Effect of organic manures and inorganic fertilizer on growth, herb and oil yield, nutrient accumulation, and oil quality of French basil.
Intensive cropping systems with fertilizer responsive crops that rely on high input of inorganic fertilizers often lead to nonsustainability in production and also pose a serious threat to soil health. Application of organic sources of nutrients with no or very little use of fossil fuel-based inorganic fertilizers is rapidly gaining favor. However, considering economics and also physiological potential of varieties, entire dependence on organic sources of nutrients may not be adequate to attain the most productivity. Integrated nutrient management with both organic and inorganic fertilizers was investigated. A field trial was conducted with six different combinations of organic manure (FYM and Vermicompost) and inorganic fertilizers [nitrogen-phosphorus-potassium (NPK)] to study their effect on yield and oil quality in basil (Ocimum basilicum L. cv. Vikas Sudha). Results from the experiment revealed that among the six treatments compared, the combination of Vermicompost at 5 t ha(-1) + fertilizer NPK 50:25:25 kg ha(-1) performed the best with respect to growth, herb, dry matter, oil content, and oil yield. Content of principal constituents of basil oil (Methyl chavicol and Linalool) were also higher under integrated nutrient management especially when Vermicompost was applied in combination with NPK. Furthermore, it was noticed that organic carbon (C), available N, and P were higher in postharvest soils that received organic manure alone or in combination with inorganic fertilizers than control (no fertilizer or manure) and inorganic fertilizer treated soil. This study indicates that combined application of manure and fertilizer helps to increase crop productivity and quality and maintaining soil fertility.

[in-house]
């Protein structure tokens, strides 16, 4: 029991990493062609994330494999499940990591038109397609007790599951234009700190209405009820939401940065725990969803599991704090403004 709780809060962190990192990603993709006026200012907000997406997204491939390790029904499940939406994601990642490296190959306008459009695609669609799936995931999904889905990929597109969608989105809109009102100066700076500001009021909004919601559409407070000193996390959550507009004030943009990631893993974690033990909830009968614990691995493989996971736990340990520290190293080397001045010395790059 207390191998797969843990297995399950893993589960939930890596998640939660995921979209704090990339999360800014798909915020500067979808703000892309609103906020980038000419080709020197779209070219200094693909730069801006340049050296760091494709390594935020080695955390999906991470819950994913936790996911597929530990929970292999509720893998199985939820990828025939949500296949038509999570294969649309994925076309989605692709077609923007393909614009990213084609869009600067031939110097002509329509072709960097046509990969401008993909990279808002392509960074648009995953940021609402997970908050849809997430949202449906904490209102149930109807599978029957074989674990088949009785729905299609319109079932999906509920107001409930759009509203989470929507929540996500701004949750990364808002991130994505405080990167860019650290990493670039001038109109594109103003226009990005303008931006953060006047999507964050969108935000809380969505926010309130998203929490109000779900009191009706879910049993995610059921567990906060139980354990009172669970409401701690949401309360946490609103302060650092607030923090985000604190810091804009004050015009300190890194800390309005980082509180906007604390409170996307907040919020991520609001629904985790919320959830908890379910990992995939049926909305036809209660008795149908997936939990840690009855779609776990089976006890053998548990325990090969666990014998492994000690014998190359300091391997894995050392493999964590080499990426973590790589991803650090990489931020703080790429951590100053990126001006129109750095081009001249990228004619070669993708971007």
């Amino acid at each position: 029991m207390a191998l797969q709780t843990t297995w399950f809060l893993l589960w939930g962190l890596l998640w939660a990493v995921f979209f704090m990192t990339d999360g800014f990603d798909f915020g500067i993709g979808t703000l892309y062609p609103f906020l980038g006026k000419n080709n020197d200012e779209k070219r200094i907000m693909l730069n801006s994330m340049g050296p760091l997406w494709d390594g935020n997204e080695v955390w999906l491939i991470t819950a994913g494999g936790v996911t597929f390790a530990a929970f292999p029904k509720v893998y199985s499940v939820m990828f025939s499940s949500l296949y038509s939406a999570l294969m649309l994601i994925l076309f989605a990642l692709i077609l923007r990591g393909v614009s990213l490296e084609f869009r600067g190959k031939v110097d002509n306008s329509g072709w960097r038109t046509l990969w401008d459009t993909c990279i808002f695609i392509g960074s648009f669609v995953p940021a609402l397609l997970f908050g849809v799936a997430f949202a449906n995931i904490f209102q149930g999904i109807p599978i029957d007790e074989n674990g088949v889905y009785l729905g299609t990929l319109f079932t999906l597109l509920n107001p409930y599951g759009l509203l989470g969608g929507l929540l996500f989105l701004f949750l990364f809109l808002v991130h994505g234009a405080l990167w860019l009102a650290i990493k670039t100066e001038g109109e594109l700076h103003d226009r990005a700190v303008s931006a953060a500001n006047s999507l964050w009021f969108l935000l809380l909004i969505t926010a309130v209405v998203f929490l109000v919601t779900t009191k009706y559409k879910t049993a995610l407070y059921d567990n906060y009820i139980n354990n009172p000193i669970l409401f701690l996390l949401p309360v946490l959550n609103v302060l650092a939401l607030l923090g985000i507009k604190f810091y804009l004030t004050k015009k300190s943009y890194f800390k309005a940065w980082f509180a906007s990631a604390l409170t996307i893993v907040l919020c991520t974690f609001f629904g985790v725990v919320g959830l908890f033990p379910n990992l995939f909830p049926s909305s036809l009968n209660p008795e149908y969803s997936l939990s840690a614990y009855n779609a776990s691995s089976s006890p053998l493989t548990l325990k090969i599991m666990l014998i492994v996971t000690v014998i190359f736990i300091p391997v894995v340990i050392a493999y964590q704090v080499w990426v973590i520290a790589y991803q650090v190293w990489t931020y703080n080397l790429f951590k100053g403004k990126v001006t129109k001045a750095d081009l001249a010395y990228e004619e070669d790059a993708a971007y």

Communications in soil science and plant analysis.
2005, v. 36, no. 13-14
|Main Author:||Anwar, M.|
|Other Authors:||Patra, D.D., Chand, S., Alpesh, K., Naqvi, A.A., Khanuja, S.P.S.|
plant fats and oils
dry matter accumulation
soil chemical properties
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